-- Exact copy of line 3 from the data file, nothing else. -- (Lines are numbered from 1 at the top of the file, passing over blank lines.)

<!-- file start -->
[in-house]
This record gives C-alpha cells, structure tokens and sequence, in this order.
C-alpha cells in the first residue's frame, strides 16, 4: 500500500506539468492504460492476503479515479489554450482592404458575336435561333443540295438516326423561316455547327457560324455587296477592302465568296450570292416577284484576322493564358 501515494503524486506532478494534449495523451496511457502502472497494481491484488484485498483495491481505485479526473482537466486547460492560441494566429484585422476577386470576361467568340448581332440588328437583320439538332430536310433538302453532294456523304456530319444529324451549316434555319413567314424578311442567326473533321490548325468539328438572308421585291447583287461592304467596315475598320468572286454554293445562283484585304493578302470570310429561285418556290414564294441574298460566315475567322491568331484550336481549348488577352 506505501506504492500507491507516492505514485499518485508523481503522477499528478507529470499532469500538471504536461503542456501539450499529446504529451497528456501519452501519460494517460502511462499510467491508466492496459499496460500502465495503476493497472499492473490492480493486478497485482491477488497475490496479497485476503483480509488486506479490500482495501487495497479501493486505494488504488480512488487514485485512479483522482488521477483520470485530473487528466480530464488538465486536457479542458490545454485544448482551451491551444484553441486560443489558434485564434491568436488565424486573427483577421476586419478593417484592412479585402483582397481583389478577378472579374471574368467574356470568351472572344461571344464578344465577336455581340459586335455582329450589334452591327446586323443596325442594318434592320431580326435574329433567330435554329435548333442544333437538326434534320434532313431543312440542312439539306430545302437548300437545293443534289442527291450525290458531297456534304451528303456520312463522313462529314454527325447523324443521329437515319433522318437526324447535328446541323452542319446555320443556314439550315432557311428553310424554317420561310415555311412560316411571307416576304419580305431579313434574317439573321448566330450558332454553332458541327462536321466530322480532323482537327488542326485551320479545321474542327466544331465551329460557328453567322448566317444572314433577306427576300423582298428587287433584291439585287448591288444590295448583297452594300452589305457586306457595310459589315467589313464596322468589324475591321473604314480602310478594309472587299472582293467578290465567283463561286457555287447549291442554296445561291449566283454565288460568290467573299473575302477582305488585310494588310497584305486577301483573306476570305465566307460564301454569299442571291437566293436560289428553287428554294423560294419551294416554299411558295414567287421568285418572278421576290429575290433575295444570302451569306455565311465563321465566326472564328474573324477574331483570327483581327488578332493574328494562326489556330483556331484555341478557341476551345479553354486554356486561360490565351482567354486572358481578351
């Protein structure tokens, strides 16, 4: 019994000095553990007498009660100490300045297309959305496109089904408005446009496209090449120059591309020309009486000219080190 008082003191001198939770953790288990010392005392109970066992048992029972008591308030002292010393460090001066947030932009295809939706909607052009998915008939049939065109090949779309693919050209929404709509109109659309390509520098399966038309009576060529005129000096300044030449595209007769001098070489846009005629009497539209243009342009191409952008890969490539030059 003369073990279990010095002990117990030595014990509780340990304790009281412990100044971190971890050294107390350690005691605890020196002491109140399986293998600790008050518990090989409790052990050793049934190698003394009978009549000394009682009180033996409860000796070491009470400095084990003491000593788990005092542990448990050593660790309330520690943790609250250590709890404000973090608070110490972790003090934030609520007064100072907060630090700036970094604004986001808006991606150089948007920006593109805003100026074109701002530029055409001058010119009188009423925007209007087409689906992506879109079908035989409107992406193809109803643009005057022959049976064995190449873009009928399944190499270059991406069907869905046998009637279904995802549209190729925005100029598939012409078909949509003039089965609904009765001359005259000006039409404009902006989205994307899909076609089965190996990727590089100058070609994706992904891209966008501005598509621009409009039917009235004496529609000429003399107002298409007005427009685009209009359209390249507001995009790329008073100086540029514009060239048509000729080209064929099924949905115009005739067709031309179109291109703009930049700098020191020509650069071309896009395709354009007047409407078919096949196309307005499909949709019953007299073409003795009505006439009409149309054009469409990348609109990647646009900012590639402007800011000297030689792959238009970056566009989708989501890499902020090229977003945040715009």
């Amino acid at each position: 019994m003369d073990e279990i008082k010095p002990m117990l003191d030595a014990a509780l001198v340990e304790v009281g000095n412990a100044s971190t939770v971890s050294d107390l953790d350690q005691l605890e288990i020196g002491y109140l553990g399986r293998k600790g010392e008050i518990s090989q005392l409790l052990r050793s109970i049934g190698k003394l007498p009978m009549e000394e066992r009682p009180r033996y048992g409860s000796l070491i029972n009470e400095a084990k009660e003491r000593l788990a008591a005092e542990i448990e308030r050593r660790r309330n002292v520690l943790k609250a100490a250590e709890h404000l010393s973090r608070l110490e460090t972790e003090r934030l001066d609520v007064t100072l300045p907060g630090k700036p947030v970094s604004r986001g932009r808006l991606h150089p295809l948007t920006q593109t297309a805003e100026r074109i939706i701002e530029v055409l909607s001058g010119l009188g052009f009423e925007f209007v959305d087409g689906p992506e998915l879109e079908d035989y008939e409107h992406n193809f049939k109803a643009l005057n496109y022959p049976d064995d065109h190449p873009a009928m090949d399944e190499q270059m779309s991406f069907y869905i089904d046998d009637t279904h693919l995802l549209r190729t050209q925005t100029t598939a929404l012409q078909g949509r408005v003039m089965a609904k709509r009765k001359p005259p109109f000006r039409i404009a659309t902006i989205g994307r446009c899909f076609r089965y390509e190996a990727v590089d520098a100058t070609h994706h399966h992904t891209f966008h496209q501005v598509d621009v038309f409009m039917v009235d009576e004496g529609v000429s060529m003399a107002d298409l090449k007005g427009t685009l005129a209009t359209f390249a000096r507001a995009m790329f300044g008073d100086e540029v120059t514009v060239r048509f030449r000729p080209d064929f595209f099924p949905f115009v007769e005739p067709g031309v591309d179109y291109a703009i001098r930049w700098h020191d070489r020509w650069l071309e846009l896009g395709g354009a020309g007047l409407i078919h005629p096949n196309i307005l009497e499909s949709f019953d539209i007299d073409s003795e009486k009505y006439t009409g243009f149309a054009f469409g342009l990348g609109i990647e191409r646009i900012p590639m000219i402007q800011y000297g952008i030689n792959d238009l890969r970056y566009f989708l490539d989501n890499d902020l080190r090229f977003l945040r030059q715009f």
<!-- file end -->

C-alpha cells in the first residue's frame, strides 16, 4: 500500500506539468492504460492476503479515479489554450482592404458575336435561333443540295438516326423561316455547327457560324455587296477592302465568296450570292416577284484576322493564358 501515494503524486506532478494534449495523451496511457502502472497494481491484488484485498483495491481505485479526473482537466486547460492560441494566429484585422476577386470576361467568340448581332440588328437583320439538332430536310433538302453532294456523304456530319444529324451549316434555319413567314424578311442567326473533321490548325468539328438572308421585291447583287461592304467596315475598320468572286454554293445562283484585304493578302470570310429561285418556290414564294441574298460566315475567322491568331484550336481549348488577352 506505501506504492500507491507516492505514485499518485508523481503522477499528478507529470499532469500538471504536461503542456501539450499529446504529451497528456501519452501519460494517460502511462499510467491508466492496459499496460500502465495503476493497472499492473490492480493486478497485482491477488497475490496479497485476503483480509488486506479490500482495501487495497479501493486505494488504488480512488487514485485512479483522482488521477483520470485530473487528466480530464488538465486536457479542458490545454485544448482551451491551444484553441486560443489558434485564434491568436488565424486573427483577421476586419478593417484592412479585402483582397481583389478577378472579374471574368467574356470568351472572344461571344464578344465577336455581340459586335455582329450589334452591327446586323443596325442594318434592320431580326435574329433567330435554329435548333442544333437538326434534320434532313431543312440542312439539306430545302437548300437545293443534289442527291450525290458531297456534304451528303456520312463522313462529314454527325447523324443521329437515319433522318437526324447535328446541323452542319446555320443556314439550315432557311428553310424554317420561310415555311412560316411571307416576304419580305431579313434574317439573321448566330450558332454553332458541327462536321466530322480532323482537327488542326485551320479545321474542327466544331465551329460557328453567322448566317444572314433577306427576300423582298428587287433584291439585287448591288444590295448583297452594300452589305457586306457595310459589315467589313464596322468589324475591321473604314480602310478594309472587299472582293467578290465567283463561286457555287447549291442554296445561291449566283454565288460568290467573299473575302477582305488585310494588310497584305486577301483573306476570305465566307460564301454569299442571291437566293436560289428553287428554294423560294419551294416554299411558295414567287421568285418572278421576290429575290433575295444570302451569306455565311465563321465566326472564328474573324477574331483570327483581327488578332493574328494562326489556330483556331484555341478557341476551345479553354486554356486561360490565351482567354486572358481578351